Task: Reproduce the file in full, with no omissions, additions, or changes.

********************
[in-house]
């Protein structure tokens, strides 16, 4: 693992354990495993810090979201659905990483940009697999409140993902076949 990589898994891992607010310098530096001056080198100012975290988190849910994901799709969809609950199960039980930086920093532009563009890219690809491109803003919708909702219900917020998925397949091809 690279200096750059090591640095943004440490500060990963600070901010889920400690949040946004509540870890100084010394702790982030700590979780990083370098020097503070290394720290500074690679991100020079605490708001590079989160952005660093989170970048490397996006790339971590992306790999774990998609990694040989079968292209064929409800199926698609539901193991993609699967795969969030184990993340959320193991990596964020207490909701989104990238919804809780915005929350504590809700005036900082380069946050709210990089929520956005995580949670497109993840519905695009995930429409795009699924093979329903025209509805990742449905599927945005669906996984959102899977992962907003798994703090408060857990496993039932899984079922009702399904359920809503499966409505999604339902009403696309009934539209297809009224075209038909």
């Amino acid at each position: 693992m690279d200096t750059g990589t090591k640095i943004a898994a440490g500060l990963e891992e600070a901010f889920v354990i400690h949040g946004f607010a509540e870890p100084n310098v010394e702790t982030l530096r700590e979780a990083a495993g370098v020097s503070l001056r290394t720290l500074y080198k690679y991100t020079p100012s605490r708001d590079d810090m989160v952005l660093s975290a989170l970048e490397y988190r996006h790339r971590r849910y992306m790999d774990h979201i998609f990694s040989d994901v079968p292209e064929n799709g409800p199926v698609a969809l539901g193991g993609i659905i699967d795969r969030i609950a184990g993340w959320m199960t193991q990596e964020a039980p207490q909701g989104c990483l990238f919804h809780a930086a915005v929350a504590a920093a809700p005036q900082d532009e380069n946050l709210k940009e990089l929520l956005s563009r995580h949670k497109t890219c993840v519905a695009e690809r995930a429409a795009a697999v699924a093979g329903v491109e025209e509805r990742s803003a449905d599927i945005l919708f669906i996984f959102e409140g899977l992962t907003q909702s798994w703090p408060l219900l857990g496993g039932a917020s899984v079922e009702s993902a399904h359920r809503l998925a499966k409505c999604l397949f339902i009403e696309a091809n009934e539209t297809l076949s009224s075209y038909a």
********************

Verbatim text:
[in-house]
């Protein structure tokens, strides 16, 4: 693992354990495993810090979201659905990483940009697999409140993902076949 990589898994891992607010310098530096001056080198100012975290988190849910994901799709969809609950199960039980930086920093532009563009890219690809491109803003919708909702219900917020998925397949091809 690279200096750059090591640095943004440490500060990963600070901010889920400690949040946004509540870890100084010394702790982030700590979780990083370098020097503070290394720290500074690679991100020079605490708001590079989160952005660093989170970048490397996006790339971590992306790999774990998609990694040989079968292209064929409800199926698609539901193991993609699967795969969030184990993340959320193991990596964020207490909701989104990238919804809780915005929350504590809700005036900082380069946050709210990089929520956005995580949670497109993840519905695009995930429409795009699924093979329903025209509805990742449905599927945005669906996984959102899977992962907003798994703090408060857990496993039932899984079922009702399904359920809503499966409505999604339902009403696309009934539209297809009224075209038909």
């Amino acid at each position: 693992m690279d200096t750059g990589t090591k640095i943004a898994a440490g500060l990963e891992e600070a901010f889920v354990i400690h949040g946004f607010a509540e870890p100084n310098v010394e702790t982030l530096r700590e979780a990083a495993g370098v020097s503070l001056r290394t720290l500074y080198k690679y991100t020079p100012s605490r708001d590079d810090m989160v952005l660093s975290a989170l970048e490397y988190r996006h790339r971590r849910y992306m790999d774990h979201i998609f990694s040989d994901v079968p292209e064929n799709g409800p199926v698609a969809l539901g193991g993609i659905i699967d795969r969030i609950a184990g993340w959320m199960t193991q990596e964020a039980p207490q909701g989104c990483l990238f919804h809780a930086a915005v929350a504590a920093a809700p005036q900082d532009e380069n946050l709210k940009e990089l929520l956005s563009r995580h949670k497109t890219c993840v519905a695009e690809r995930a429409a795009a697999v699924a093979g329903v491109e025209e509805r990742s803003a449905d599927i945005l919708f669906i996984f959102e409140g899977l992962t907003q909702s798994w703090p408060l219900l857990g496993g039932a917020s899984v079922e009702s993902a399904h359920r809503l998925a499966k409505c999604l397949f339902i009403e696309a091809n009934e539209t297809l076949s009224s075209y038909a």